Last week's knife crime awareness campaign Op Sceptre not only spotlighted the good work being carried out by Wiltshire Police to reduce these crimes but also highlighted the general rise in serious violence in Britain.
Thankfully here in Wiltshire we don't have the level of violent crime experienced in the big cities and towns across the UK; Wiltshire is a relatively safe county, but we still suffer the same social issues that the larger conurbations do - poverty and illegal drugs - which can result in a rise in violent crime.
The increase in County Lines - where drugs gangs come into Wiltshire and Swindon and coerce vulnerable young people to push their illegal drugs - shows that our county is not immune.
Yesterday (19/03), I attended a roundtable meeting at Westminster with the Policing Minister Nick Hurd and the Minister for Crime, Safeguarding and Vulnerability Victoria Atkins along with PCCs from across the country to discuss the rise in violent crime we are all seeing.
It followed on from the government announcement last week that seven police forces would receive additional money to fight knife crime.
Unfortunately Wiltshire isn't one of those; however I argued the point at this meeting that the so-called 'ripple' effect, where criminals are often displaced to other more rural areas like our county, happens. County Lines is a good example of violent crime spreading from the larger cities.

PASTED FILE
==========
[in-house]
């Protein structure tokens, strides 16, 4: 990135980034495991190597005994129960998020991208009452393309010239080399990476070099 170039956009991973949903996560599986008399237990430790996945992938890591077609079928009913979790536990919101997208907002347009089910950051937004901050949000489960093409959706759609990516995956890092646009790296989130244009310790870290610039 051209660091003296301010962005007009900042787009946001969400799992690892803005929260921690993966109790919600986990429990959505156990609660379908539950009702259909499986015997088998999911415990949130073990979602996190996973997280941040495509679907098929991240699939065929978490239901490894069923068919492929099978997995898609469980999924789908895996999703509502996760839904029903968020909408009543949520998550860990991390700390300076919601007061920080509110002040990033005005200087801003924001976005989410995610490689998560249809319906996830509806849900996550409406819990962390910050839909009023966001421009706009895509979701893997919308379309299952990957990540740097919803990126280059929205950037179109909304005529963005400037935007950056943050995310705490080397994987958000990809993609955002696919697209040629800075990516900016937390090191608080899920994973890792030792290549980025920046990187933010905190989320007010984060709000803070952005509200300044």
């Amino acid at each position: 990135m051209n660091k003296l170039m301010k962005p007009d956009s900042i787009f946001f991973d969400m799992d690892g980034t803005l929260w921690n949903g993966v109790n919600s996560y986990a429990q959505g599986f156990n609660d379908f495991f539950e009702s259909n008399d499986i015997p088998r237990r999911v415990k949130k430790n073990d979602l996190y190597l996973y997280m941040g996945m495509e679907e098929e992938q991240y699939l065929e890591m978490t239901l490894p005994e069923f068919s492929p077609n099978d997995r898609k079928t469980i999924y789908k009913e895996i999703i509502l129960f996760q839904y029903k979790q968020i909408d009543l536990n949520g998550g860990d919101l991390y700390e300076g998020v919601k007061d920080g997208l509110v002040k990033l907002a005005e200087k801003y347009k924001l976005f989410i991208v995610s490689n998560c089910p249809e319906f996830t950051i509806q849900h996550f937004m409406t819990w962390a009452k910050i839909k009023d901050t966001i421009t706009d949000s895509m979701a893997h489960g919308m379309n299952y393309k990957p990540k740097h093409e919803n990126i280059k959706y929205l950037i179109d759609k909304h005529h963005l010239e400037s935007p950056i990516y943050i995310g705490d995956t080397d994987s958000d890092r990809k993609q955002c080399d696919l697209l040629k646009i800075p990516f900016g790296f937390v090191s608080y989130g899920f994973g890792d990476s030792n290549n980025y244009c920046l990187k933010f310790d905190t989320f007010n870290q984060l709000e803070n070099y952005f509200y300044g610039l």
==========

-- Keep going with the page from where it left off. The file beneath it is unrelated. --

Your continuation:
I raised the point at the meeting that Wiltshire and Swindon also need financial support to combat violent crime. The increase in the policing precept will go some way to help with resources but rest assured I continue to lobby the government for more money; money needed if we are to adequately protect our county.
The Serious Violence Strategy, launched by government last June, highlighted how the police can strengthen law enforcement but also how Police and Crime Commissioners can galvanise prevention and early intervention to head off problems before they even reach the attention of the police.
PCCs play a vital role in coordinating properly resourced action with partners across a range of areas, including youth services, public health and schools, to tackle the issues in our communities.
In Wiltshire and Swindon I support and commission a number of services which help with intervention and prevention around violent crime, including:
· Financial support for knife awareness training for key workers which includes Youth Offending Team staff.
· Organised Crime Partnership Board - multi-agency panel coming together to harness expert knowledge to support and help the police fight the high end of criminality by targeting organised crime gangs.
· Chair the Wiltshire Criminal Justice Board which brings together agencies like the prison service, local councils and the courts to deliver criminal justice services across our area.
This vital work by my office and other PCCs often goes unnoticed because a lot of it is not visible and the positive results can come much later; however, it is as important as the more publically visible reactive law enforcement work.
The meeting at Westminster was an opportunity for me to explain what action I am taking to help tackle serious violence in Wiltshire and Swindon accompanied by my consistant message that we cannot work alone and government support is needed if we are serious about tackling serious violent crime.